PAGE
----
A crown is a traditional headwear worn by a monarch(King/Queen) or by a deity, for whom the crown traditionally represents power, legitimacy, victory, triumph, honor, and glory, as well as immortality, righteousness, and resurrection. In art, the crown may be shown being offered to those on Earth by angels. Apart from the traditional form, crowns also may be in the form of a wreath and be made of flowers, oak leaves, or thorns and be worn by others, representing what the coronation part aims to symbolize with the specific crown. In religious art, a crown of stars is used similarly to a halo. Crowns worn by rulers often contain jewels.
Three distinct categories of crowns exist in those monarchies that use crowns or state regalia.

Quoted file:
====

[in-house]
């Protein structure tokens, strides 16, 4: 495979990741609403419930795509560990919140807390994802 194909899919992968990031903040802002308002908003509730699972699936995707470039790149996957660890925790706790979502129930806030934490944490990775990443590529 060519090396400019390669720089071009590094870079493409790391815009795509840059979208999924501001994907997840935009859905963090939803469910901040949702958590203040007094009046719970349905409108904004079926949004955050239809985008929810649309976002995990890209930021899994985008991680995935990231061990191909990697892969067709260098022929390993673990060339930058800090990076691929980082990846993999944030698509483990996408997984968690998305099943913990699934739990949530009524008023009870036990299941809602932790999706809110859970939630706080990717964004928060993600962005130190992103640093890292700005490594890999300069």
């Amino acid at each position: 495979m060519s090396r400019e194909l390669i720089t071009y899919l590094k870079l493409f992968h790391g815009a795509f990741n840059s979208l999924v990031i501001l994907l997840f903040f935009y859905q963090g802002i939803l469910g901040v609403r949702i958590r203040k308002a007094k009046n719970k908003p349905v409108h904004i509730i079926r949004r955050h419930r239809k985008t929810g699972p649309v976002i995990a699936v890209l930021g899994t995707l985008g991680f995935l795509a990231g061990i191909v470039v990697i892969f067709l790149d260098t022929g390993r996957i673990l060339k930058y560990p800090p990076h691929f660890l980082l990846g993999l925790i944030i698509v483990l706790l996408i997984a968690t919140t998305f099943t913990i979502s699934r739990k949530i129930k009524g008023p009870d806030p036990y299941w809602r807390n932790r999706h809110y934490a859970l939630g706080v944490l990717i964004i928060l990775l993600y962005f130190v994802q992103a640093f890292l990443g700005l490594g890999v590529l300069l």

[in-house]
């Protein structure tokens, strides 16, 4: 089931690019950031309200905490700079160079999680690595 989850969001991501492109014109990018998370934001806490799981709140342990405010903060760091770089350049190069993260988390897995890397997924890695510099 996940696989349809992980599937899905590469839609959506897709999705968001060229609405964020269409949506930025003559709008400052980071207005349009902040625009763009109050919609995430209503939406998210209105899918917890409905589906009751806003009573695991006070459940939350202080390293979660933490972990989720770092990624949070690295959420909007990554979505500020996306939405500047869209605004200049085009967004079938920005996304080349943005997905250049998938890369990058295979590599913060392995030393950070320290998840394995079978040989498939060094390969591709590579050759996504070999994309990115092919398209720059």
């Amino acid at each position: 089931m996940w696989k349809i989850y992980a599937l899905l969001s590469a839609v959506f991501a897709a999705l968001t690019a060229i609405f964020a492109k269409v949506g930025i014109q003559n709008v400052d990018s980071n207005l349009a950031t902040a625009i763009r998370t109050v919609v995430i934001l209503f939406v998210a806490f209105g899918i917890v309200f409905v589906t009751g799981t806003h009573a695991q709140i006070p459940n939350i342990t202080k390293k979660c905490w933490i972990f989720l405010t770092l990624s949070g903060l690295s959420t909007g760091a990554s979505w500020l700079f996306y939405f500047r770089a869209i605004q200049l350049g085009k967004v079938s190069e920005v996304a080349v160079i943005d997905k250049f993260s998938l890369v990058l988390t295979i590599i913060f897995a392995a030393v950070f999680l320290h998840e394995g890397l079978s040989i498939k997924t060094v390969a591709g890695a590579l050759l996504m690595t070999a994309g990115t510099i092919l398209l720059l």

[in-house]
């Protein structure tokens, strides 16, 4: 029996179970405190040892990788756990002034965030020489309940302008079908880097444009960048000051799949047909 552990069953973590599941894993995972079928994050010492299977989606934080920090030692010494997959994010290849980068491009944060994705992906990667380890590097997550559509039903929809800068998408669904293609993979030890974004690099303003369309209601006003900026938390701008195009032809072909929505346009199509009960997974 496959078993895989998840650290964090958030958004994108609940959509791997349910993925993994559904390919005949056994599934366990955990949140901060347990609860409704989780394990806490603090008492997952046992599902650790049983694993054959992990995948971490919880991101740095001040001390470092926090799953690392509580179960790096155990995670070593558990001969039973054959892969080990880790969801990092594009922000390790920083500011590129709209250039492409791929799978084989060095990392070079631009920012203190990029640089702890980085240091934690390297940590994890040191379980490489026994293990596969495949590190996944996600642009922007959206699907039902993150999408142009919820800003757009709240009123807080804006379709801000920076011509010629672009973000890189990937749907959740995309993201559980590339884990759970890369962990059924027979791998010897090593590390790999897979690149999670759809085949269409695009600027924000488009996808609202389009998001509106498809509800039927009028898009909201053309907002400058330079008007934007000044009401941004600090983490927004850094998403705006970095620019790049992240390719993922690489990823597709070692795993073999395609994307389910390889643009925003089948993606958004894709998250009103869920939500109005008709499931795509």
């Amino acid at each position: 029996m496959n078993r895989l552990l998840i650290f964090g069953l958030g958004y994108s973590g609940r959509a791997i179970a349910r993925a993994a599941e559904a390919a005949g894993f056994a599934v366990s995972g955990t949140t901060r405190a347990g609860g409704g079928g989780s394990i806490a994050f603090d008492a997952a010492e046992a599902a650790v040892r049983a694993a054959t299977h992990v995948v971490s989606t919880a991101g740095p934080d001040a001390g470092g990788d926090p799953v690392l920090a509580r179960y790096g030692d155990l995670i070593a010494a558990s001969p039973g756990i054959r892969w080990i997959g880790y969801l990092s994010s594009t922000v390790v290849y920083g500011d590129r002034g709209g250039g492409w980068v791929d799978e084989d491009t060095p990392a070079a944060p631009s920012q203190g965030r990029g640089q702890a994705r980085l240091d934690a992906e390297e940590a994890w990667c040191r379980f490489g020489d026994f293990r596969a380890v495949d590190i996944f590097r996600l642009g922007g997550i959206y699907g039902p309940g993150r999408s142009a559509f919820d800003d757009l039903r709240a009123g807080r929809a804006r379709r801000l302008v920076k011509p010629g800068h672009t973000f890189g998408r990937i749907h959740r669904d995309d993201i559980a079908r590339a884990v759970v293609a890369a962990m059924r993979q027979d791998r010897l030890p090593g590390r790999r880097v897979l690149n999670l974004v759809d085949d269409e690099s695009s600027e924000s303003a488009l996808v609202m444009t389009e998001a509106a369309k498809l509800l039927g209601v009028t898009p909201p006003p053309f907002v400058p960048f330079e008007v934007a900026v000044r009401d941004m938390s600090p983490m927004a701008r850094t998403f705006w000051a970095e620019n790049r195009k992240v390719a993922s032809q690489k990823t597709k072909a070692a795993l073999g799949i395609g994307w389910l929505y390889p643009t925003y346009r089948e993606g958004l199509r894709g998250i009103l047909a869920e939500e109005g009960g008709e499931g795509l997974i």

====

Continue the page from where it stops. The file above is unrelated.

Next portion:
A crown is often an emblem of the monarchy, a monarch's government, or items endorsed by it. The word itself is used, particularly in Commonwealth countries, as an abstract name for the monarchy itself, as distinct from the individual who inhabits it (see The Crown). A specific type of crown (or coronet for lower ranks of peerage) is employed in heraldry under strict rules. Indeed, some monarchies never had a physical crown, just a heraldic representation, as in the constitutional kingdom of Belgium, where no coronation ever took place; the royal installation is done by a solemn oath in parliament, wearing a military uniform: the King is not acknowledged as by divine right, but assumes the only hereditary public office in the service of the law; so he in turn will swear in all members of "his" federal government.